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The District Judge's Direction of 12 March 2004 sets out the procedure for conciliation appointments in private Children Act proceedings in the Principal Registry. The direction provided that these appointments were privileged and the judge could not make orders where the parties were not in agreement.
However FPR 2010 PD 12B (the Revised Private Law Programme) now takes precedence and where the conciliation scheme is inconsistent with that, it does not apply. Therefore the First Hearing Dispute Resolution Appointment (FHDRA) is not privileged - the judge and Cafcass officer can have further involvement in the case.
Also the judge can make an order where the parties do not entirely agree, for example about interim contact. However, despite PD12B indicating that the involvement of the child will be a matter to be considered at the FHDRA, the practice of children of age 9 and above attending court for the FHDRA to speak to a Cafcass officer is unchanged. It is understood that further guidance on practice in the PRFD will be provided soon.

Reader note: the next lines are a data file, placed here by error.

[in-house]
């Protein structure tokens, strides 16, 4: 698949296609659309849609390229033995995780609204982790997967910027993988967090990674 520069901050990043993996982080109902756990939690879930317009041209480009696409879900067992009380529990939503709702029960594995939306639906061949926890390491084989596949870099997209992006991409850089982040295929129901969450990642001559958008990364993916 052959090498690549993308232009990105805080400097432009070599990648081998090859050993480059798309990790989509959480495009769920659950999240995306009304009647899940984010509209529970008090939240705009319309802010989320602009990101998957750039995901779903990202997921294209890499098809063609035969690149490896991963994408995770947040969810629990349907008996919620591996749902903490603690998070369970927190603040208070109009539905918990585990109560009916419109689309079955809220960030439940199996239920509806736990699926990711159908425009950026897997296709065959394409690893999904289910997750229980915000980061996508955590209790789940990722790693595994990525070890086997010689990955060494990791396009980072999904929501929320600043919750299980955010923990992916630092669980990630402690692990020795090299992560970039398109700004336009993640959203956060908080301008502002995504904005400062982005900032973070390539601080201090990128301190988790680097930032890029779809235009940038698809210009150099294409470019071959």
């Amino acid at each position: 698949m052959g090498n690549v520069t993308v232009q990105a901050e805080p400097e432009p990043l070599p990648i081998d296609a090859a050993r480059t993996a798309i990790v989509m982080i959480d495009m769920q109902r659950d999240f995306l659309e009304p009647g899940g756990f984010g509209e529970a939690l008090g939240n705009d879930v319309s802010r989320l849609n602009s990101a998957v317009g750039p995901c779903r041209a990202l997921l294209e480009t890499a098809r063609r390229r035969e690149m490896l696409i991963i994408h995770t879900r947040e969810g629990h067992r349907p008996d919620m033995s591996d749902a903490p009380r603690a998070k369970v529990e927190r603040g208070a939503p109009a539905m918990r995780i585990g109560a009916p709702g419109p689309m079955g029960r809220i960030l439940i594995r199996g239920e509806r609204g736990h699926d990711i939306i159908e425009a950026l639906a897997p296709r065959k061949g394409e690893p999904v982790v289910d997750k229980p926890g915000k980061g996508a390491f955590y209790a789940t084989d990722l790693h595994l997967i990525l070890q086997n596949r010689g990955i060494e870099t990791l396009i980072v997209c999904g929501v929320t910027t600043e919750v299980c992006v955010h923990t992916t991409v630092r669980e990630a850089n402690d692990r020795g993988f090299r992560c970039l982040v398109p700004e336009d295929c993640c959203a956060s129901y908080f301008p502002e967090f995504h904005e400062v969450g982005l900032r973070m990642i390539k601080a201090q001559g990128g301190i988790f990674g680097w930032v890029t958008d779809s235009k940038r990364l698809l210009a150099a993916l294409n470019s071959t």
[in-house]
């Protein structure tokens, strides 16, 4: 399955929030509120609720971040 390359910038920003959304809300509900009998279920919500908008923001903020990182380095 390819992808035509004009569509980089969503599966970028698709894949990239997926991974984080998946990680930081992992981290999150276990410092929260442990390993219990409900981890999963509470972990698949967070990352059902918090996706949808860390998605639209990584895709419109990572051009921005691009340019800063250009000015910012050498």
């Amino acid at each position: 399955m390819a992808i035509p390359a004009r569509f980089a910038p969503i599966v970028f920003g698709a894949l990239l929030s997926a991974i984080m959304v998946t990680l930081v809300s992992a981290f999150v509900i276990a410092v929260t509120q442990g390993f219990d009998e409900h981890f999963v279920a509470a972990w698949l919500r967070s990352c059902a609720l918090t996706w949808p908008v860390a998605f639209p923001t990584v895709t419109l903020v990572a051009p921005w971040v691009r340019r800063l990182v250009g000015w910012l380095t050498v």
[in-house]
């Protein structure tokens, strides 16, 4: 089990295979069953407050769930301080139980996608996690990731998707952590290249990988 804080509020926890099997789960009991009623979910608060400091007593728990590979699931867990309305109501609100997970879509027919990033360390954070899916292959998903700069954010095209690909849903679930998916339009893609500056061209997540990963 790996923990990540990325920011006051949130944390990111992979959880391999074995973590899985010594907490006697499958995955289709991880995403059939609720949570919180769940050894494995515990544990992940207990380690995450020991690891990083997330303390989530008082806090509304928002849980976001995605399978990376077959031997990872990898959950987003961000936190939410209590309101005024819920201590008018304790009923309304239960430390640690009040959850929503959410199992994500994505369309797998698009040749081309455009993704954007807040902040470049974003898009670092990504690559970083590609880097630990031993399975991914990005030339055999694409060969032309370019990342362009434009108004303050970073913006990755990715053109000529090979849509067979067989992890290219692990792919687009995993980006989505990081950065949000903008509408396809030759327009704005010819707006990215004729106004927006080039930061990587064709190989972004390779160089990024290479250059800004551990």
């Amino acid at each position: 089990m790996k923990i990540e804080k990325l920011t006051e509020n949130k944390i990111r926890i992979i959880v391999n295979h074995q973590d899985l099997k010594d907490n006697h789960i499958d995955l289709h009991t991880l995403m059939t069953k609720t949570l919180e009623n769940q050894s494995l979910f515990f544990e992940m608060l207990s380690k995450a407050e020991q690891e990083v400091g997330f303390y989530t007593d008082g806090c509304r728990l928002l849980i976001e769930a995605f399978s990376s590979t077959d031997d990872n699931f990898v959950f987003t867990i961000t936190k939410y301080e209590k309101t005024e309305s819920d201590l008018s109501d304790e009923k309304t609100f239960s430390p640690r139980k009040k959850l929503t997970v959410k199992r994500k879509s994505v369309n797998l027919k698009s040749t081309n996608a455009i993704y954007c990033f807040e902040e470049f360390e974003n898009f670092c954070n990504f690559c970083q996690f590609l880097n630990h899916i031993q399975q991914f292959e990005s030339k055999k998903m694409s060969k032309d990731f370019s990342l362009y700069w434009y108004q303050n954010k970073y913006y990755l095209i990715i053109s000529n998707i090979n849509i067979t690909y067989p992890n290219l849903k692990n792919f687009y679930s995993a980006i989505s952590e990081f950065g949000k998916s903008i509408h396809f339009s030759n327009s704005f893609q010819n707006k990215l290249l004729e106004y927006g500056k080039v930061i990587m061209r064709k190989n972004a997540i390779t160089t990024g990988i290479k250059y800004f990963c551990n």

Give us your views by clicking here and joining our Linkedin discussion. What is your experience of involving the child at this stage of proceedings? Does it encourage parents to focus on the needs of the child and promote early settlement? Is it putting too much responsibility on young children?
Do you think the first hearing should be privileged? And should the judge have the power to make orders without the agreement of the parties to prevent one party holding the other to ransom?
Hayley Trim is a Family Law PSL at Jordan Publishing and was formerly a family solicitor practising in London.
She works on the Family Law online major works providing updating notes on cases and other relevant developments as they happen for The Family Court Practice, Children Law and Practice and Matrimonial Property and Finance online.
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